Comic-Con 2014: Vertigo Panel


The creator-driven wing of DC Comics is called Vertigo, and it proves that not everything in this industry has to deal with superheroes. So let’s check in with the panel at San Diego Comic-Con.

On the panel: John Cunningham of DC, Fables‘ Mark Buckingham, American Vampire’s Scott Snyder, FBP’s Simon Oliver, Shelly Bond, Mark Doyle, Will Dennis. Tula Lotay.

Here’s the live-blogging of the panel as it happened.

First up is American Vampire Second Cycle. Snyder thanks the crowd for being supportive after their time off. The first week they were off the series, Snyder realized he really missed it. Now they’re full steam ahead. This part of the series is about bringing all of the characters they created in the first cycle into conflict. Mummies, werewolves, demons all together in a big crescendo. This cycle gets you up to speed, as a great place to start. Issue #5 is a standalone going back to The Gold Rush – different moments in American history are open to the series. It’s an opportunity for him to talk about American culture and why things are heroic or monstrous at different times. The Great Trader returns, and he’s an amalgamation of folklore about the devil. The Miner 49er culture is there as well. Issue #6 is a bombastic arc dealing with the space race. Vampires in space! A panel is shown saying “Great, vampires in space. Fuck me.” There will be vampire chimpanzees. American Chimp Vampire will be a spinoff series, he jokes. With a Batman cameo to move units.

Related Link: American Vampire Second Cycle #1: Rejoice!

The Wake is up next. The Wake #10 is due out next week, the finale with Sean Murphy. Snyder talks about how they miss it, and joked with Sean that maybe they’ll come back for a series with just the dolphin and the robotic parrot. It was designed as a place for Scott and Sean to experiment. Murphy’s art style is so daring and different with so much detail in every panel, and it’s so convincing that it allowed Snyder to experiment. The tenet was that it would always be them improvising things they never tried, to be unafraid and explore, and #10 is a testament to the idea of waking up fearful and finding the courage to explore, be curious and fearless. It has the nuttiest things. “What if we have a robot dolphin?” “Only if it’s in an avalanche.” “Only if someone’s riding it in an avalanche!” It’s about risking failure to try things. Cavemen have lasers in this issue. Don’t be afraid to try things that shouldn’t go together and shouldn’t work. They never expected the level of response it got. Hardcover collection comes in November.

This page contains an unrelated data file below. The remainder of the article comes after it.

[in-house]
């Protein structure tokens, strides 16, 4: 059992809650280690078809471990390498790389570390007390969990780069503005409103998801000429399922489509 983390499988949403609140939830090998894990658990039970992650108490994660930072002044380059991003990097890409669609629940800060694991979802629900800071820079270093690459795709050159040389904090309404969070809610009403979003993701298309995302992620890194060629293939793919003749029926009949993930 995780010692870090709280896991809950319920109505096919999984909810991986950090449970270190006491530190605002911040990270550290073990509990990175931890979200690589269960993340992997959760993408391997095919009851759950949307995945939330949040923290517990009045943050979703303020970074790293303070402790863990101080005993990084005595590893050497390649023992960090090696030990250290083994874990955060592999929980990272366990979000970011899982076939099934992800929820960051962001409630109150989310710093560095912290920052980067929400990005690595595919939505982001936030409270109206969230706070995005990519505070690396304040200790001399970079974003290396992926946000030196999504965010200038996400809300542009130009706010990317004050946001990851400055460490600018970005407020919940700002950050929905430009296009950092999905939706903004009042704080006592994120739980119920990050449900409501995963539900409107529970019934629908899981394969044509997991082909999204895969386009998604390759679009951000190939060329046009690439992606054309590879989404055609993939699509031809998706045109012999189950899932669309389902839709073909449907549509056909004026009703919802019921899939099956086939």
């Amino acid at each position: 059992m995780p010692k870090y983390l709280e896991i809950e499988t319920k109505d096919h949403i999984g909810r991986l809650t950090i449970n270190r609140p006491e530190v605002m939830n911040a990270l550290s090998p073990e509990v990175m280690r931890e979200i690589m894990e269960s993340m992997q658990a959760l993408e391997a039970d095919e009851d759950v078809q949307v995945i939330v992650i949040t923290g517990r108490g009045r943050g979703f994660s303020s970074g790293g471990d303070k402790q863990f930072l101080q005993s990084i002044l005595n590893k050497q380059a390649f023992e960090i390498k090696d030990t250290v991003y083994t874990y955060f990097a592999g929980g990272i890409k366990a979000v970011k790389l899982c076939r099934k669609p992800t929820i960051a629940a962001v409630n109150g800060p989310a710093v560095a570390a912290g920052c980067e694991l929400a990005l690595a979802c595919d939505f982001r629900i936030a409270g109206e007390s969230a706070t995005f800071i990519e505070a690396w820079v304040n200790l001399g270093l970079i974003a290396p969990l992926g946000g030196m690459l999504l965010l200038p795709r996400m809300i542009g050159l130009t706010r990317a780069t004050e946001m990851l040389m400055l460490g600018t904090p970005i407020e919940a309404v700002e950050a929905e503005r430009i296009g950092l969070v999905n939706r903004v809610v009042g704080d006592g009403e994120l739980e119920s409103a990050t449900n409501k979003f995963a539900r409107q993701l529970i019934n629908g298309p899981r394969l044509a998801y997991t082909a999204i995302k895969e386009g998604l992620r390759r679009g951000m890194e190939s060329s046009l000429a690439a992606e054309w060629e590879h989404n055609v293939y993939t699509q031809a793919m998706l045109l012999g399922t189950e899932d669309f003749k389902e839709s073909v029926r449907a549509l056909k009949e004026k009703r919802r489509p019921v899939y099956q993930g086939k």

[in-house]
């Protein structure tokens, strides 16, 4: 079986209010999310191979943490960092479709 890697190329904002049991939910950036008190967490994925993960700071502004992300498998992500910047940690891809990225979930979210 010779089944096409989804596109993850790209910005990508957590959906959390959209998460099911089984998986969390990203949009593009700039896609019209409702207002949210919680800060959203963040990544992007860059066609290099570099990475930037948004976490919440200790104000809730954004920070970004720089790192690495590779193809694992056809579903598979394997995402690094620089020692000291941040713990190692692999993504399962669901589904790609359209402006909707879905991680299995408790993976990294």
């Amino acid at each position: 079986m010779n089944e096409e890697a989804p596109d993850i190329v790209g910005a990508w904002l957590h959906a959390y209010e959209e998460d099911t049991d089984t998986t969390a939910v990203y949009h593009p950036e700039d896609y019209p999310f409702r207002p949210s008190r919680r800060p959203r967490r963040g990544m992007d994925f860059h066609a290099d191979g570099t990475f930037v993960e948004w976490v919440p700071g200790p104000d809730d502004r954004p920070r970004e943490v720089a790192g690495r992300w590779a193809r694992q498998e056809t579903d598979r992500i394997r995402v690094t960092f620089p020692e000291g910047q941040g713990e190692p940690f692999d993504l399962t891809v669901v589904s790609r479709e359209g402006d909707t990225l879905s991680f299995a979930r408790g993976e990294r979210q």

Fables is on #142, and it’s coming to an end soon. Shelly Bond says “two words. Body bags.” The plan for this issue was a big shocker. They kept the surprise that Bigby Wolf is back, hungry for the kill. Buckingham (aka “Bucky”) says the final story arc is bringing back the core things that hooked readers, Snow/Red and Snow/Bigby. Bigby is back and Bigby has changed, and he now represents a potentially huge threat to the entire Fables community. They’re also exploring Snow and Rose, discovering they are magical creatures of great power that neither of them understood before. The gathering storm taking place reveals aspects of them we haven’t seen before. New powerful beings are showing up and leading towards a chaotic conclusion. It’s also potentially a very sad time. Nobody is safe in this arc. Bond says that Bucky and Bill Willingham and she have conference calls where they wrestle about who is going to die and who Bucky doesn’t want to die. 150 issues is a monumental achievement, and they are very proud of the book.


Fairest with Bucky and Russ Bralin. Bucky is now writing Fairest after being an artist on Fables so long. He’s writing about Raynard the Fox, going back to the story of Animal Farm, which brought Bucky into the Fables universe and made him realize that he doesn’t like drawing people and likes drawing animals and environments, so he left superheroes behind. They’ve never really properly spent time with the animals created to get their backstories. He’s wanted to write for it for so long, to revisit the Farm and deal with their confinement to the farm. Prince Charming had promised he’d grant them freedom to explore the mundane world if elected, but that never happened. Raynard is telling people how great his life is now that he can become human sometimes, and the animals are pissed about it. Over the course of six issues, he’s highlighting a different character – the Sunflower Kid, etc. He’s glad that this happened now since Bill is taking a cleaver to the population of Fabletown, and if Bucky takes over the farm, Bill can’t kill them. Until 150, where Bucky has no say.




Bodies #1. Bond says “four words. Four Eras, One Body.” Four different covers for the first issue. Sy Spencer (Hellblazer: City of Demons, The Vinyl Underground) writes a story about a time-traveling serial killer. Bond loved it from the first page. Each issue has four chapters set in a different time. Tula Lotay is on art. In the future, there’s a mass amnesiac thing, and there’s a character trying to work through the memory loss. Lotay says she’s based on Janet Monroe to try and capture the 1950s pinup style. She’s sassy, but living in a futuristic world where everything’s broken down. Lee Loughridge is doing colors to differentiate each time period. Eduardo Risso, Paul Pope, Francesco Francavilla, David Finch did covers. It’s due out next week!




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